IF LATROBE was an Australian state, it would have finished second on the medal table at last week's national boxing championships.
And it was only pipped for top spot by three points.
While New South Wales won four golds in the elite division, the Latrobe gym, which operates from the home of state coach Craig Woods, won three gold and Nick Cooney's nail-biting silver.
"It was nice to finish second as a state," Woods said. "And if Nick had picked up a few more points we could have tied on top. I'm very proud of that."
Woods's son Luke, a Commonwealth Games representative in 2010, won the 64kilogram division; nephew Jackson, an Olympian last year, claimed the 56kg; and Dylan Hardy added the 81kg.
Woods believes all three - plus the 60kg Cooney - are well placed for next year's Commonwealth Games in Glasgow.
"They are all in the box seat and will get seeded for the Commonwealths," he said.
"Luke has already had a taste of them and Jack is an Olympian, so I know they are good enough. We're very happy to think we could have as many as four from this club.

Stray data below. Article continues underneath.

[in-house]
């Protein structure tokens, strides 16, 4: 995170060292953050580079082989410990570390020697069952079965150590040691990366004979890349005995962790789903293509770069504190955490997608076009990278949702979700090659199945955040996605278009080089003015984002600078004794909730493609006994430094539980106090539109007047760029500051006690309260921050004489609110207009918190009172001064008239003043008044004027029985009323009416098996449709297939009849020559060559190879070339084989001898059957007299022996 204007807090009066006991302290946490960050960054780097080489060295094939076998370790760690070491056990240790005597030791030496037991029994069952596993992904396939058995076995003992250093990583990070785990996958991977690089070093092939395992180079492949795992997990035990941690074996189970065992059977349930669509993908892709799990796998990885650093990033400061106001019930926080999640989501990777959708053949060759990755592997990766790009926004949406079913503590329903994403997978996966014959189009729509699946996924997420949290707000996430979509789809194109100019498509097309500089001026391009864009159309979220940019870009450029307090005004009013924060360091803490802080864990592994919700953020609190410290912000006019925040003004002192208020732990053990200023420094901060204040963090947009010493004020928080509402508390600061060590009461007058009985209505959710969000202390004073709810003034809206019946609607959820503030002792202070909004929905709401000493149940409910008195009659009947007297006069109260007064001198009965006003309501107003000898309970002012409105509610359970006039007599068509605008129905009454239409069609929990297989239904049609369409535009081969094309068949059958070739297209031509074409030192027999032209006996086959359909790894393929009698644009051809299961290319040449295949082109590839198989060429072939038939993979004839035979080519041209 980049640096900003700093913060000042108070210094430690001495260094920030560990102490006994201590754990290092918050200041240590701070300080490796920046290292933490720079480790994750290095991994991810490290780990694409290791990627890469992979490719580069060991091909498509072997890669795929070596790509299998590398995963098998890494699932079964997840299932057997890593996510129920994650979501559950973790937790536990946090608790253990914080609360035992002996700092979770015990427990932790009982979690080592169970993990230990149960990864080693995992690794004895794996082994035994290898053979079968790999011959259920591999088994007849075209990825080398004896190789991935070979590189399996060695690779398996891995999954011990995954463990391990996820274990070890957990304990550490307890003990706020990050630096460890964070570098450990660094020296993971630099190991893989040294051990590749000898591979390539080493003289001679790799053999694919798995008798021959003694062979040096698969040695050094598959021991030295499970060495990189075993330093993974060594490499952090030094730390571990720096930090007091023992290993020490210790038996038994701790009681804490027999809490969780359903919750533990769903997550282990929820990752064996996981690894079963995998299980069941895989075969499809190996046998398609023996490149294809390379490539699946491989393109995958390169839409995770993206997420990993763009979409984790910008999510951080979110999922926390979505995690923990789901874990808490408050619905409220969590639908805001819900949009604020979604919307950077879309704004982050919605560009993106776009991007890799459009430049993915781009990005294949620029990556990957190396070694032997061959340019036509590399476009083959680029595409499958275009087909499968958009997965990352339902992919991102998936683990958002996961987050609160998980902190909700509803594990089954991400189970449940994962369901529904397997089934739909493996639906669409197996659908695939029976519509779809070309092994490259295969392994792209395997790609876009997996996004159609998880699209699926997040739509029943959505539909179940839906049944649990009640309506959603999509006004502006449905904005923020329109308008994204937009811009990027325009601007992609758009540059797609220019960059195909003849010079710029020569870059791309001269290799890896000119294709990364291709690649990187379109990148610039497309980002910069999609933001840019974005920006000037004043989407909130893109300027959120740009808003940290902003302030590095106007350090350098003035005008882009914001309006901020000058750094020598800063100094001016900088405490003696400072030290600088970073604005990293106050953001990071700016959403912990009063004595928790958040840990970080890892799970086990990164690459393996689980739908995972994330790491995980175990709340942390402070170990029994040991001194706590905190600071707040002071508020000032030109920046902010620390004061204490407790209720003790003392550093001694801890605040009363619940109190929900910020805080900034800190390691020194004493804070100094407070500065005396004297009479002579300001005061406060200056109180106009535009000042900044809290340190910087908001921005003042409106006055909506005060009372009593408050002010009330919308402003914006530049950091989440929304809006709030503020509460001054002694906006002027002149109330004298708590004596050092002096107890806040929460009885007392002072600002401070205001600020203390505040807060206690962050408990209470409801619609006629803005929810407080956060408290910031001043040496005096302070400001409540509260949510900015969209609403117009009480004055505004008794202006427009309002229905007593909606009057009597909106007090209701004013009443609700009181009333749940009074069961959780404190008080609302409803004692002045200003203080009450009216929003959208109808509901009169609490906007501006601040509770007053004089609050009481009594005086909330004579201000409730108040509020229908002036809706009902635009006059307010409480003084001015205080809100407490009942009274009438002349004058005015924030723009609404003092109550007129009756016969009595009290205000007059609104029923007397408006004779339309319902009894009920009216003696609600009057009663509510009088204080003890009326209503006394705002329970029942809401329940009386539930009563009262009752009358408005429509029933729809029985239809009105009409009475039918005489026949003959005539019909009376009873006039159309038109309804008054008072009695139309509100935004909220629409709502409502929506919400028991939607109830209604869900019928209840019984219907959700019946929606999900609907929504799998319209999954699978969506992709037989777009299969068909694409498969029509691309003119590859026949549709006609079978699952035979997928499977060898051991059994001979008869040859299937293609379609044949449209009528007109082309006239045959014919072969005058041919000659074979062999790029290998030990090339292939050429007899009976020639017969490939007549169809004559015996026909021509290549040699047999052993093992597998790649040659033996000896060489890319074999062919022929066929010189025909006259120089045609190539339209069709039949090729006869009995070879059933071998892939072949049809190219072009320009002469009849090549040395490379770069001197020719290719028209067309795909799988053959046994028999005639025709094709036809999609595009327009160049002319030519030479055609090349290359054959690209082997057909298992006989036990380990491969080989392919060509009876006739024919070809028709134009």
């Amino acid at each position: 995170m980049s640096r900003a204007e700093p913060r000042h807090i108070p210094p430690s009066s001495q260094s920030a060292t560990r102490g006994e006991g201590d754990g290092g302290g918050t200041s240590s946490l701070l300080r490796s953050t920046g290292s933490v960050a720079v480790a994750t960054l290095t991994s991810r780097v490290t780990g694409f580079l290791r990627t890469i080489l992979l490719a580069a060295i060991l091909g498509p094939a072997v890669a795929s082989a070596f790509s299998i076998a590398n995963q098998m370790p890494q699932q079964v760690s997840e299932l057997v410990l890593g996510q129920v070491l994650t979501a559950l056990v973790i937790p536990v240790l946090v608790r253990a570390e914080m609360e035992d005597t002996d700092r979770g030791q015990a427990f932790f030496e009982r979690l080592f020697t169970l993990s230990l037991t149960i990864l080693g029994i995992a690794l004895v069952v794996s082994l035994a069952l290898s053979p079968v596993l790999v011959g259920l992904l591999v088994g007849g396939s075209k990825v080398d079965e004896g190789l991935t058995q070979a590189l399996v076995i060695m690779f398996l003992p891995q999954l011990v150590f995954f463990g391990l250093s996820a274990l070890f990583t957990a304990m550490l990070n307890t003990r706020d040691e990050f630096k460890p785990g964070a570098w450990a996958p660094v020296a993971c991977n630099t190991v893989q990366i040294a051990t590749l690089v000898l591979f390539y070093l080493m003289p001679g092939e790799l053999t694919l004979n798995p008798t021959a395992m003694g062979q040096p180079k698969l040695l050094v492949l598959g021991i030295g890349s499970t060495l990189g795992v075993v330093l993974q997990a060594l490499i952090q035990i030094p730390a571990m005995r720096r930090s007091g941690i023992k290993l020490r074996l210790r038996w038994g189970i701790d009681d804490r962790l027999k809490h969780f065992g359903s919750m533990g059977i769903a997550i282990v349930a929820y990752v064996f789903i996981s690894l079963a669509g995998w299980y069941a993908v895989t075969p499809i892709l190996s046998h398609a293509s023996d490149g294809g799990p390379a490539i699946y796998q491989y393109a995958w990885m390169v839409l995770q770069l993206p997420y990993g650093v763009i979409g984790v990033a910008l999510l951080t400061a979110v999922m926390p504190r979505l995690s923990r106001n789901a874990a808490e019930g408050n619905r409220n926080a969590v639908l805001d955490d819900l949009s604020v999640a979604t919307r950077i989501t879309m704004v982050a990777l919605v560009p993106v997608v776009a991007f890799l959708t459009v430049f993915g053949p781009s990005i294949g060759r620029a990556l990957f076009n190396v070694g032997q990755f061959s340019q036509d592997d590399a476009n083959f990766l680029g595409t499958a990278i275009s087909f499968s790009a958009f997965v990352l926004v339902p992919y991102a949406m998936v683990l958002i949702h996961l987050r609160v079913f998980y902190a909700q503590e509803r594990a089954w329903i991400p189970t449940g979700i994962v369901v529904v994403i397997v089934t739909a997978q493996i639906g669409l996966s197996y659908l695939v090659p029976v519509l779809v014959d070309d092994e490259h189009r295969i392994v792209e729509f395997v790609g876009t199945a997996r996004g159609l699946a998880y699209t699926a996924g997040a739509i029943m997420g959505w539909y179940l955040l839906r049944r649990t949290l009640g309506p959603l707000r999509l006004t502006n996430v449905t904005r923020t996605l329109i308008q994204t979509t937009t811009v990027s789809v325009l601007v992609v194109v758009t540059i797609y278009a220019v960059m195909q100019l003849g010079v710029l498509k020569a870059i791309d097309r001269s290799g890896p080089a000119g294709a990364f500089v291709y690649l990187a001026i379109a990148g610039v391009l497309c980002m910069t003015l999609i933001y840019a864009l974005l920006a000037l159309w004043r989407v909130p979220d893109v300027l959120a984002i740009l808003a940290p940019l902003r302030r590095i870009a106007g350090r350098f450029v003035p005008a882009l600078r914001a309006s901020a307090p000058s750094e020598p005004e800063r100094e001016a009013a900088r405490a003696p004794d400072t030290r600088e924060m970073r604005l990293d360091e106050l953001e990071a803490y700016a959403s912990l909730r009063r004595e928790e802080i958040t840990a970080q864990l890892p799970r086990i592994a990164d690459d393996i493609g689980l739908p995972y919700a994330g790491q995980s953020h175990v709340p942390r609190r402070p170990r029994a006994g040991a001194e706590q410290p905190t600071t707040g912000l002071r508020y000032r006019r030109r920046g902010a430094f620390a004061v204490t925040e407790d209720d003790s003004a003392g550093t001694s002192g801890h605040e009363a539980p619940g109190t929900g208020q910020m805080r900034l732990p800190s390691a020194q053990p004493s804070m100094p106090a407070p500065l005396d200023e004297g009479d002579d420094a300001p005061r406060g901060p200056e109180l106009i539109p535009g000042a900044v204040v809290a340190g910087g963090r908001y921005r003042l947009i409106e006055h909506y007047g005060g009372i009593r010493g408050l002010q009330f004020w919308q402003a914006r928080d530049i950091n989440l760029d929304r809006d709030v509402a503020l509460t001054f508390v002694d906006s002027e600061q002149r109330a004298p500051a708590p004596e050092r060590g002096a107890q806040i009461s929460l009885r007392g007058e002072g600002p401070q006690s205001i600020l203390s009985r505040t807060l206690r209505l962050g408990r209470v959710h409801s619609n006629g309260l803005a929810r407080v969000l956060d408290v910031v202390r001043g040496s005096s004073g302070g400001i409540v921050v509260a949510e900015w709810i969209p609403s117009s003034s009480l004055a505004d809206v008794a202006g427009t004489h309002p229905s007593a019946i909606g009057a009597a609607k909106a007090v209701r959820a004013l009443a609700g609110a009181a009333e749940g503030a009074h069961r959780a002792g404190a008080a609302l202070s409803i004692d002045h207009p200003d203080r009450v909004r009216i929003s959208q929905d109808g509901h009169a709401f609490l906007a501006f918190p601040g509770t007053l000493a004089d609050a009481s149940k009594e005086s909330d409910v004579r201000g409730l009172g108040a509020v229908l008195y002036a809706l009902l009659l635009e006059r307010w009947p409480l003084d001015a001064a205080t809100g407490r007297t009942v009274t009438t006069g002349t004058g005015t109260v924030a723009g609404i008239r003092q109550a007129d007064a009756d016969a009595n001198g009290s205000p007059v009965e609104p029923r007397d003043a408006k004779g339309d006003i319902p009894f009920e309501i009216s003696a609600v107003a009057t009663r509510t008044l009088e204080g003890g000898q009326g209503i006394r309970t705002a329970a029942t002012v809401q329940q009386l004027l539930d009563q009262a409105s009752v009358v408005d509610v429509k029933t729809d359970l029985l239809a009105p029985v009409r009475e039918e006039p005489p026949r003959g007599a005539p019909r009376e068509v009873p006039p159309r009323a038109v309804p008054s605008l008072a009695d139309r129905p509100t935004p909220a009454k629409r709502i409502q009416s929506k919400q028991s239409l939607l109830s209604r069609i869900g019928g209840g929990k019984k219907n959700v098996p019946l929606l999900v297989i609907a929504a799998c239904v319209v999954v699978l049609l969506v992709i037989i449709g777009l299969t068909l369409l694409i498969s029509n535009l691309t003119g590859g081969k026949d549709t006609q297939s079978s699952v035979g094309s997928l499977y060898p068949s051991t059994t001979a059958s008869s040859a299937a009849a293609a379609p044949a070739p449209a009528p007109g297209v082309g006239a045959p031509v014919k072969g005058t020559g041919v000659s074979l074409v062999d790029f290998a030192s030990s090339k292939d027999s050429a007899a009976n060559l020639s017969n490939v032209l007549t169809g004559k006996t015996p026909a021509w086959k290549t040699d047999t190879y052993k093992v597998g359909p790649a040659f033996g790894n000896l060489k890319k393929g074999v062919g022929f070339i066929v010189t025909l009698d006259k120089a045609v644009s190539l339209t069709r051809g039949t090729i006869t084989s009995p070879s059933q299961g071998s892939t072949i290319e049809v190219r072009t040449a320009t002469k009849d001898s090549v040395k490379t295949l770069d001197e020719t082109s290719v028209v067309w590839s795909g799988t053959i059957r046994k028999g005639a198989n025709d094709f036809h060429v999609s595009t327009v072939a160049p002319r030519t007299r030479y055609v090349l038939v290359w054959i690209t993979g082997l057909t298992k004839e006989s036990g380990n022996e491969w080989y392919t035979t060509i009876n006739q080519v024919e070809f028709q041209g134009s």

"Last year we got Jack there, but Luke and Dylan were only beaten by a point.
"It's just a shame this year is not a Commonwealth or Olympic year because we'd have been laughing."
Woods said Jackson had benefited form moving up a division from the weight he fought at in London.
"He's a lot stronger. He's very sneaky out of the gates and likes to get away fast like he did at the Olympics where he was ahead after the first two rounds," he said.
"He was ranked in the top eight in the world as a youth and is a very classy fighter."
An Australian champion himself at 54kg in 1983, Woods attributed the elite fighters' success to their teamwork and respect for himself and assistant Stephen Hardy.
"They look after each other and always push each other. Plus they are very skilful boys," he said.